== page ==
Wednesday, May 14, 2008

And now a little bit about gay and black me

In commemoration of my blog reaching over 30,000 hits, I want to do something a little different. In my 20 months of blogging, I have noticed something interesting; our opposition refuses to acknowledge lgbts of color. It's like they are scared of us.

Peter LaBarbera, Matt Barber and the rest talk about the African-American civil rights movement in halting, condescending tones that are designed to exploit the notion that the African-American identity and the lgbt orientation are two entities that can never intersect.

Now I could combat this by preaching about how we are all brothers and no group has the patent on the struggle for equality.

But I won't. I think that it would be best served to give the opposition something that they don't want; the voice and experiences of a gay man of color. By all means, tell me what you think of it:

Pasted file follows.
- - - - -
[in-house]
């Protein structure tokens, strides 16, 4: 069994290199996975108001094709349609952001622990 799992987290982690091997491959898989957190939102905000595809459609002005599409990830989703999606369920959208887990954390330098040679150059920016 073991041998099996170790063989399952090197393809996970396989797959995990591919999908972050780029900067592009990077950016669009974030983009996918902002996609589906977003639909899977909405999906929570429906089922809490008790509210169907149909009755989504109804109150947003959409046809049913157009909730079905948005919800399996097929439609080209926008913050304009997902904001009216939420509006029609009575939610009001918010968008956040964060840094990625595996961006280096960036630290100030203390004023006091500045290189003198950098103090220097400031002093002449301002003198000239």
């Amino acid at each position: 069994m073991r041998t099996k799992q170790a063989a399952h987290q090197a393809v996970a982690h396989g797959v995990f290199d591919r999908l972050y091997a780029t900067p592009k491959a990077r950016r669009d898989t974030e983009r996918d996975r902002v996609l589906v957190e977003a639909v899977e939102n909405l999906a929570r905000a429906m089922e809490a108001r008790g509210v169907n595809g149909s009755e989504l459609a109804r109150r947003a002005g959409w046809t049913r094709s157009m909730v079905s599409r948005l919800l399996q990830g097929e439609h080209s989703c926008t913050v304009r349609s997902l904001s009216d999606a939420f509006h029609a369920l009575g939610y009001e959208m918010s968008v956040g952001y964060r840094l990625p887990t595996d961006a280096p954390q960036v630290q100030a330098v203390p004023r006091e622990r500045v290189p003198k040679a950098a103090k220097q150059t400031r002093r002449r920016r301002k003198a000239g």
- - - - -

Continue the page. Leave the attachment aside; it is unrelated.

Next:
Let me give you a few facts about myself by way of introduction.

I am a 37-year-old black male and a native of South Carolina. I remember things like the PTL Club, the birth of rap music and Cher when she was hitched to Sonny.

And there is one more fact that you should know.

I am gay.

Sometimes I take an uncalled for pleasure with informing other African-Americans about my sexual orientation.

It’s not like I shout about it from rooftops. I only reveal that part about myself when the situation calls for clearing up incorrect preconceived notions.

Like when I’m asked why I’m not married yet or what young female I’m seeing.

There is nothing quite like seeing the realization slowly creeping across the face of whomever I am talking to when they realize that they are in the presence of a genuine, dyed in the wool black homosexual.

Unfortunately it never leads to them asking for my autograph.